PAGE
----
Mr. Young states, “These technologies are essential to national security.” “We’re giving rank-and-file Americans an opportunity, say in chip manufacturing, to play a vital part, not only in supporting their families but also in harnessing our creativity, talents, and hard work to win the 21st century,”
The bill is anticipated to open the door for developing industries around the nation, creating tens of thousands of jobs in the process.
Chip makers pushed hard—and sometimes shamelessly—for the subsidies, threatening recently to spend their money on setting up factories in Singapore or Germany if Congress didn’t act swiftly to provide them federal funding to stay in the United States.
Most senators, particularly those who represented states that chip companies were interested in, saw these initiatives as justification for promptly passing the law. Senator Bernie Sanders, an independent from Vermont, was particularly enraged by them. He repeatedly and frankly accused the wealthy leaders of such firms of bribing Congress.
These businesses stole government funds and utilized them to export well-paying jobs to increase their profits, Mr. Sanders claimed. These same corporations are now set to get a sizable taxpayer handout to repair the harm they caused as payment for their poor behavior.
Several times during the bill’s existence, it seemed destined to fail or be significantly reduced, with only the most urgent commercial and political provision—the $52 billion in subsidies for chip companies—remaining after the long-term strategic policy components had been eliminated.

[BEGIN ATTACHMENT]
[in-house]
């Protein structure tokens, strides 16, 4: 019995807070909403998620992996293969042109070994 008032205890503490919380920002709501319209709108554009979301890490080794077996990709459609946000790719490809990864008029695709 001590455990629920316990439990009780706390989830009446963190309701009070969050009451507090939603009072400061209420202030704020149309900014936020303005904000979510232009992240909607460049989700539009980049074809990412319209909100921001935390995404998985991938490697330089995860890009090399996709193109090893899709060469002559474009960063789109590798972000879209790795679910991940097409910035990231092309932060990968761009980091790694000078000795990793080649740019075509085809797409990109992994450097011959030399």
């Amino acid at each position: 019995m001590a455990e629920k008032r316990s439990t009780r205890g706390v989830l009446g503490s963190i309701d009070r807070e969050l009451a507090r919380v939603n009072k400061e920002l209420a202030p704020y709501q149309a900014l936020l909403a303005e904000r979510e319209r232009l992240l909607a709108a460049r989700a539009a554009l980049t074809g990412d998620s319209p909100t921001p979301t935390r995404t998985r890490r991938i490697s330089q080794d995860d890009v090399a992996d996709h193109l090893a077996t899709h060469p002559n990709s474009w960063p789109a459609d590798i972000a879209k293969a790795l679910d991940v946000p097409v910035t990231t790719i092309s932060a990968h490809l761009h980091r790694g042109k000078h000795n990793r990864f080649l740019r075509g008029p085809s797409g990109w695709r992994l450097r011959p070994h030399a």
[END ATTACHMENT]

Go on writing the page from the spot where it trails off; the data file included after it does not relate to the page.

Late last month, the package appeared to be in jeopardy after Senate Majority Leader and Kentucky Republican Senator Mitch McConnell said he would block its advancement if Senate Democrats continued to promote their social policy and tax proposal, the cornerstone of Vice President Biden’s domestic agenda.
Mr. Young requested Mr. McConnell to think it over privately.
Mr. Young said that Senator McConnell “recognized the near-term value proposition and, quite frankly, the criticality of getting the chips legislation funded.”
However, Mr. Schumer sought last week to compel a swift vote on the semiconductor subsidies, leaving open the chance that the larger plan would be shelved given Mr. McConnell’s ambiguous stance and other Republicans’ refusal to commit to supporting the measure.
As a result, Mr. Young made a last-minute push to win over enough Republicans — at least 15, as Mr. Schumer had advised him — to reinstate the crucial investments in manufacturing and technology. Days were spent on the phone by Mr. Young and his allies trying to persuade Republicans to support the bill by highlighting its significance for national security and the opportunities it might present for their states.
At a private party lunch on Tuesday, Mr. Schumer made a case to his members before the final passage vote.
Mr. Schumer told Democratic senators, “This law will have one of the greatest and most far-reaching effects on America that we’ve ever done.” Because of your vote, many of your grandchildren will have well-paying jobs.
Analysis by: Advocacy Unified Network